Keep awake

Not long after I arrived in King’s Lynn, I was asked to address an Afternoon Club for the elderly and speak about my life and ministry. So I gathered together several of the scintillating episodes and intriguing aspects of my life. But as this fascinating speech was delivered,  slowly but surely, one by one, almost everyone closed their eyes and drifted off to sleep. To speak after lunch at a conference is not called the graveyard slot for nothing!

How excruciatingly difficult it can be to stay awake when you are tired. How maddening it is to drift off while watching a television programme you really want to see.  It is almost impossible to conceal sleepiness when someone is talking to you and they see your eyelids closing .  

'Stay awake' says the Lord. Easier said than done.

Staying awake, being vigilant is one of the key Advent themes. In the gospel reading today (Mark 13.33-37) Jesus tells us not to be like servants who abuse the trust of an absent master, but who are active in service, knowing that he could return at any time.

Watchful vigilance is necessary for good defence. A sentry must never fall asleep during his watch, the security of his comrades depend upon him. To fall asleep on sentry duty was formerly a capital offence. One veteran recommended that any soldier who fell asleep on duty should say ‘amen’ when they woke up, so if an officer had caught him, he might just think he was praying!

In his First Letter St Peter recommends sober vigilance, because our adversary the devil prowls around like a lion, waiting to catch an unsuspecting victim to devour. We must not drop our spiritual guard. We have to be vigilant, and not to drift off into bad habits.

Isaiah bemoans that God has given us free will, and questions why God lets us sin. That freedom of action is the work of a loving creator not of a coercive controlling dictator. He has placed in our hearts the ability to do great good and to continue his work of benevolent creation. (Isaiah 64:1-8)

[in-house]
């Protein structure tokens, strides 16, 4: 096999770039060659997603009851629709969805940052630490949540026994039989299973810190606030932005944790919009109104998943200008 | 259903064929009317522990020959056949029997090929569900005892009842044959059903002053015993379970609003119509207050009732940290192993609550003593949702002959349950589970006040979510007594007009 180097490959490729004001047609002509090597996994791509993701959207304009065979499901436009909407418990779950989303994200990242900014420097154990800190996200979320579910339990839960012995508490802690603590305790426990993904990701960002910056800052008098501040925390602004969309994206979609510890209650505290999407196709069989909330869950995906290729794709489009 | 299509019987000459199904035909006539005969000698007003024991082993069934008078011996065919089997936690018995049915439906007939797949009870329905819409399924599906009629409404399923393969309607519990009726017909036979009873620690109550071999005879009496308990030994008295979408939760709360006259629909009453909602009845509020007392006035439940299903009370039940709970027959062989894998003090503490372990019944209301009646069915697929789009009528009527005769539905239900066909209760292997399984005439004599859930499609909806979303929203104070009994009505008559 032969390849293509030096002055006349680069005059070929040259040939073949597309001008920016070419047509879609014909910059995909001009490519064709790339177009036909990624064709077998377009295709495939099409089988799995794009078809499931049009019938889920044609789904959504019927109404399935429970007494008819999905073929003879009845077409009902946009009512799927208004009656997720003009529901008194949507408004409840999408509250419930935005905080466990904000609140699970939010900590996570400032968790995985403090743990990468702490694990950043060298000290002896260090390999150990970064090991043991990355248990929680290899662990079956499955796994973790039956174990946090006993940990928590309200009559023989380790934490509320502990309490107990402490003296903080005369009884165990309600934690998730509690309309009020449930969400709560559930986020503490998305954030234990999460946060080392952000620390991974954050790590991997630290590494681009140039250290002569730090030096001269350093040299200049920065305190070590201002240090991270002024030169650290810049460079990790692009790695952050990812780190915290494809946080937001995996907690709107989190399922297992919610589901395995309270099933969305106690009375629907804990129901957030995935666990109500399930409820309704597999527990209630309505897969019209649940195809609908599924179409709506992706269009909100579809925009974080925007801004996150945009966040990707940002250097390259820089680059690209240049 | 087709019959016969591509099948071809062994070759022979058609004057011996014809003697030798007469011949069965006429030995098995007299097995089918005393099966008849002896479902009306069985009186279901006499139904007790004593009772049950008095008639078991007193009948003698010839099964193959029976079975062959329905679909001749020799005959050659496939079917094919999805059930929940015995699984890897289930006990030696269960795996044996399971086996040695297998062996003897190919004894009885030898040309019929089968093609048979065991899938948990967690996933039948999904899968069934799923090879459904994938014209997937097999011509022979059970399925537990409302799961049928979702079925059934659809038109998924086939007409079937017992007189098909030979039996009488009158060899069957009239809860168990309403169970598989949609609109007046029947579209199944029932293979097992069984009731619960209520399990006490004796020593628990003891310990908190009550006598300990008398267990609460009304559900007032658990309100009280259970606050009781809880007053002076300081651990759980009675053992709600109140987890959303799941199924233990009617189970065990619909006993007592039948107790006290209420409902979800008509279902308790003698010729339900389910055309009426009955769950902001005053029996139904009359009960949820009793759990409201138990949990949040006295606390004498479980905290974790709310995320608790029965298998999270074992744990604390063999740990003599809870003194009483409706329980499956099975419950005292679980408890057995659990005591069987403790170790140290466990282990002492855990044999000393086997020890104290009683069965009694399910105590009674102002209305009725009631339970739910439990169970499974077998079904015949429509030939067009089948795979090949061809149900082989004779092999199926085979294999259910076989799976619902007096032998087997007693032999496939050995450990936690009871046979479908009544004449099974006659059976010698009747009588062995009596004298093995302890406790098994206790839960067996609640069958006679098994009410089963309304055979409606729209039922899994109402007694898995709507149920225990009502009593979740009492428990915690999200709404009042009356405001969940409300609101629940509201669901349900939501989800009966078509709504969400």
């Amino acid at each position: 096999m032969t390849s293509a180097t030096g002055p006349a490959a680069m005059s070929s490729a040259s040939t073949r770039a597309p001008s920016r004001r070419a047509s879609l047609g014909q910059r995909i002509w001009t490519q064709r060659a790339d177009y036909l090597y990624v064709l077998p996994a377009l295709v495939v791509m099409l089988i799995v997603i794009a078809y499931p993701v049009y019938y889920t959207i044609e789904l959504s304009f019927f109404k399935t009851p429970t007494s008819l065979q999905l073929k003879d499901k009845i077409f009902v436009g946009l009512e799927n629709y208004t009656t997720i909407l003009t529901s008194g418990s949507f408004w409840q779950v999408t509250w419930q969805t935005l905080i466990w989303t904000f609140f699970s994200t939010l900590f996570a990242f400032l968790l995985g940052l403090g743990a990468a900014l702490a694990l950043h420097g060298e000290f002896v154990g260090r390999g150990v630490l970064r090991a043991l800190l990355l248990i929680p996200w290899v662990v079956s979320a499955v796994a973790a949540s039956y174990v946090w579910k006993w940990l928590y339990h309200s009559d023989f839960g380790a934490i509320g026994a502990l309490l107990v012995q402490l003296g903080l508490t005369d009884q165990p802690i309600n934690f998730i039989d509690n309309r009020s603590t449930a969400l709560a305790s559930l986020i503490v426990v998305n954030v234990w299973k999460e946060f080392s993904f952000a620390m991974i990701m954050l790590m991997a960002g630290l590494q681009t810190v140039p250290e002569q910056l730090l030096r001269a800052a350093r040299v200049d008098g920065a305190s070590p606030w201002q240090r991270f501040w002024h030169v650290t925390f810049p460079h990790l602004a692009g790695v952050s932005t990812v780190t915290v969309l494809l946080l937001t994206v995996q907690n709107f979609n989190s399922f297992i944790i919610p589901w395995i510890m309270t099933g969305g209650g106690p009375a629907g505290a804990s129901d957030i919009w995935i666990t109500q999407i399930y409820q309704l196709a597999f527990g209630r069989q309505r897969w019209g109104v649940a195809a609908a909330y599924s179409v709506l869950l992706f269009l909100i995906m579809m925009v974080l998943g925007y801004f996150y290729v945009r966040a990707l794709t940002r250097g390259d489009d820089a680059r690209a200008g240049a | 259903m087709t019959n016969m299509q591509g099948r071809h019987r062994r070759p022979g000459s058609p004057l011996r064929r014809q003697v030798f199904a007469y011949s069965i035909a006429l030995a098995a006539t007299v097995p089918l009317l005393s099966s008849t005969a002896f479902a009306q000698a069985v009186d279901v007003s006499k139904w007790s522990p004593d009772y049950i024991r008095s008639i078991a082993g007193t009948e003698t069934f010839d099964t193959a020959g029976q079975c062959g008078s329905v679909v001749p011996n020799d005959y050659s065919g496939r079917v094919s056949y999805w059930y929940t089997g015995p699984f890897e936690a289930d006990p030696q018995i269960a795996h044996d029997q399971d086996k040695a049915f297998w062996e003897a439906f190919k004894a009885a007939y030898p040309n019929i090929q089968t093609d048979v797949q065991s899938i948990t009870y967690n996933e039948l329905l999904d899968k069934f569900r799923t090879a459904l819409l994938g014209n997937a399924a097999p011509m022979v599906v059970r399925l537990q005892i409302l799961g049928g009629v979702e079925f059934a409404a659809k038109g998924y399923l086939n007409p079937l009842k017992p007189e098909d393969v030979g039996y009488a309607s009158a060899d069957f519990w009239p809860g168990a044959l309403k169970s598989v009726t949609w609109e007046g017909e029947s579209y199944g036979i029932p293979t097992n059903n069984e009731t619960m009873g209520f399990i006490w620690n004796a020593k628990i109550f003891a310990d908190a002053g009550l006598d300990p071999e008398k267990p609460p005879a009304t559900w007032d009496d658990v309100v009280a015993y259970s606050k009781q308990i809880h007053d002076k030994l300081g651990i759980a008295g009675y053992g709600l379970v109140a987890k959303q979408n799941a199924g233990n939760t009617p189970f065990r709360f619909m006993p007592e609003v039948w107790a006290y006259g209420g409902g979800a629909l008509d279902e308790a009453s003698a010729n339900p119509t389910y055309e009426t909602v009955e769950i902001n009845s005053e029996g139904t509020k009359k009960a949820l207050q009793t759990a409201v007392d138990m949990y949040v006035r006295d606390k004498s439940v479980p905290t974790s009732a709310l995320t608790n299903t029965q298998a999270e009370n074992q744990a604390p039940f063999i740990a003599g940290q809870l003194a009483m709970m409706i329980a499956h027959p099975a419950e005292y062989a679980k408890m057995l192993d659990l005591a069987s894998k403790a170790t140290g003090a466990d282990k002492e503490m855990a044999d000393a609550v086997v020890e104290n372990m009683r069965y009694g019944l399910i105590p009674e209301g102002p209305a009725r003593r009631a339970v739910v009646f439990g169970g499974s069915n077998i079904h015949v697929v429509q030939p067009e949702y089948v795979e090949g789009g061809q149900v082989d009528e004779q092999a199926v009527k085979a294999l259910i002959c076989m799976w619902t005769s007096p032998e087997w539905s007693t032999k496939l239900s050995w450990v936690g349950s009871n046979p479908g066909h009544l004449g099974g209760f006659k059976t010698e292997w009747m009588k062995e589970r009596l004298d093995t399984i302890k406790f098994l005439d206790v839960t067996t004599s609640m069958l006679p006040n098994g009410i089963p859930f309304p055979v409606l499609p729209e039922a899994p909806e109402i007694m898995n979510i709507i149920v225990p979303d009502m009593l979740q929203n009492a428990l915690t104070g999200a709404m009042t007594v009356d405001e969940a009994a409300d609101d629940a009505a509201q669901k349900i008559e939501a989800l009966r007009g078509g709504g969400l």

We can choose to follow the Lord’s ways or follow the path of selfishness and sin. Isaiah uses a striking image of  shriveling up with sin, the life dried out of us, like dead autumn leaves, our self-control is so slight that we are carried away by sins.

Isaiah begged  the Lord to rend the heavens and come down. What Isaiah yearned for, we have received in the coming of Jesus.  

At Christmas we will sing ‘O holy child of Bethlehem, descend to us we pray, cast out our sin and enter in, be born in us today.'  Advent is the time to muck out the spiritual stable, to be in a fit state to receive the Christ child.  ‘O come to us, abide with us our Lord Emmanuel.’ We yearn for God to be with us, but are we getting ready to receive him?

A tired toddler who does not want to miss out on more fun does not give way to sleep without an angry struggle. It can be a veritable struggle for us to resist temptation, but we might also slumber away into bad habits, without realizing. We may just drift off, with at best a pathetic excuse for our bad behaviour. Advent is a good time for a spiritual stock-take in preparation for the great feast of Christmas, and there is no better way of taking stock than examining your conscience and making your confession to a priest.

In the 12th Century, King Stephen and his cousin Matilda fought for the possession of the crown, this country suffered the ravages of anarchy and civil war. A chronicler wrote that during this period of great evil and suffering, ‘Christ and his saints slept.’  That was how it seemed, but it was not true. As Psalm 121 reminds us, ‘he who keeps you will not slumber, behold he who keeps Israel will neither slumber nor sleep.’ The Lord is never asleep, he is ever watchful for us; present and waiting, every moment we decide to turn to him. As St Paul says, ‘God is faithful.’

This Advent, may we accord our faithful, kind master with the same courtesy, diligence and respect. May we be stirred from our spiritual slumber and be ever active and watchful in his service.